Some may think that going batshit can significantly hurt the Republican Party's chances at gaining power once again by alienating moderate conservatives and independents. I say, never underestimate the Democrats' unending talent for both wimping out and snatching defeat from the jaws of victory. More importantly, Lyons frames the dilemma in a far more accurate manner:
For right-wing Republicans, the presidency of George W. Bush began as a dream come true. People calling themselves "conservatives" ran everything in Washington. Even before the GOP won both houses in 2002, Congress gave Bush everything he asked for. Republican apparatchiks controlled every agency from the Pentagon to the Treasury Department. Fox News savants expressed intermittent outrage that dissent was permitted. Rush Limbaugh's interviews of Dick Cheney sounded like a high-school girl gushing over the Jonas Brothers.
To rational minds, the resultant disaster could hardly have been more comprehensive: a lagging economy (the worst job creation since Hoover), yawning budget deficits (Bush doubled the national debt in eight years); two unfinished wars, costing thousands of lives and hundreds of billions of dollars -- one completely unnecessary, the other so forgetfully prosecuted that Gen. Stanley McChrystal warns the United States and NATO could yet lose it.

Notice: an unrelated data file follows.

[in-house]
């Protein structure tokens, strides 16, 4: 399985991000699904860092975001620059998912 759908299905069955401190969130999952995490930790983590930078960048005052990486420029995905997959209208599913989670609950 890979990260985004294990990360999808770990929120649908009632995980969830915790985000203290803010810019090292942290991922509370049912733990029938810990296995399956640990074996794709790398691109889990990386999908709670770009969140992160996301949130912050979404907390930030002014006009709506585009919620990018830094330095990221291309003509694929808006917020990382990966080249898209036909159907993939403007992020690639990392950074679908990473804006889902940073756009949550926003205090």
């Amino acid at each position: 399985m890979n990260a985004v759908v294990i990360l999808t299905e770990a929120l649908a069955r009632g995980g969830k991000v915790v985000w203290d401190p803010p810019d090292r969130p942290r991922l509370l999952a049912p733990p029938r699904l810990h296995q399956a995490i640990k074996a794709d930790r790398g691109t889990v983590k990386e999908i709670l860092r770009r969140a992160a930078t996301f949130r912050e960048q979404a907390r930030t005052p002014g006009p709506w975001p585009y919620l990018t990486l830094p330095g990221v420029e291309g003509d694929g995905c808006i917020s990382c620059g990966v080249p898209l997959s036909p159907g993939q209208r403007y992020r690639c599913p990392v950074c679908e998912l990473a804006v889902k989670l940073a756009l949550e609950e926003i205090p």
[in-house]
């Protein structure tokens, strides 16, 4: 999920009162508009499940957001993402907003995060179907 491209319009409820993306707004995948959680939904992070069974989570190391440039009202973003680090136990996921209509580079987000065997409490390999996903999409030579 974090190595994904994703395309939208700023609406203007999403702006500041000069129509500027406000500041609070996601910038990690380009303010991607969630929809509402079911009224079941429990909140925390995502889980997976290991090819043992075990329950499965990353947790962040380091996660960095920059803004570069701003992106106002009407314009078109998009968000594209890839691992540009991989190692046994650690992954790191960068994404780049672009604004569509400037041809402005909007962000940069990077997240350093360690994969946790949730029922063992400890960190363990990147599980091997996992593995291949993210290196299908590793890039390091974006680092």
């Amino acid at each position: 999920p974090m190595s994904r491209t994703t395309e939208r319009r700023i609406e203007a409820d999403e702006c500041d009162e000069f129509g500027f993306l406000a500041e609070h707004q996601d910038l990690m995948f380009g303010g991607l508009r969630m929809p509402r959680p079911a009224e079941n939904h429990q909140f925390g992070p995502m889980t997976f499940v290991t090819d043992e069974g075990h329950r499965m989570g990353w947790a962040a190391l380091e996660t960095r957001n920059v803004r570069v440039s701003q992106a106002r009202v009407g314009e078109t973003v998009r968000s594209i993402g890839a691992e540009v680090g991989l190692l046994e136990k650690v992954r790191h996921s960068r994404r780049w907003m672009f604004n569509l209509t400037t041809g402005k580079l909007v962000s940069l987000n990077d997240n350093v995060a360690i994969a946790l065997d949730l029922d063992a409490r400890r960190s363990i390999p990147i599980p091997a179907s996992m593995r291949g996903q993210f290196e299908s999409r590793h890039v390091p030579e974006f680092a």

Meanwhile, if Pakistani terrorists had done to New Orleans what Bush's hapless FEMA appointees did after Katrina, he'd have invaded Iran. Staffing regulatory agencies with See-No-Evil disciples of Ayn Rand made them feckless spectators of the banking crisis that damn near destroyed the nation's financial system, dragging the economy into the deepest recession since (again) Herbert Hoover.
By the time the make-believe cowboy retired not to Photo-Op Ranch, but to the Dallas suburbs, his approval ratings hovered in the mid-20s. That they were so high testified to GOP team spirit. But what on earth were Republicans smoking?
Courtesy of Sarah Palin, Glenn Beck, Rep. Michele Bachmann, Limbaugh and a passel of pusillanimous GOP congressmen, we're definitely finding out. With the alternatives being rethink or go crazy, much of the GOP base has chosen the comforts of delusion.
The big question is whether indulging lunacy will do more damage to the Republican Party or the country. Nobody familiar with 20th-century history can be entirely confident that reason will prevail. In troubled times, even great nations can go stark, raving mad.So true.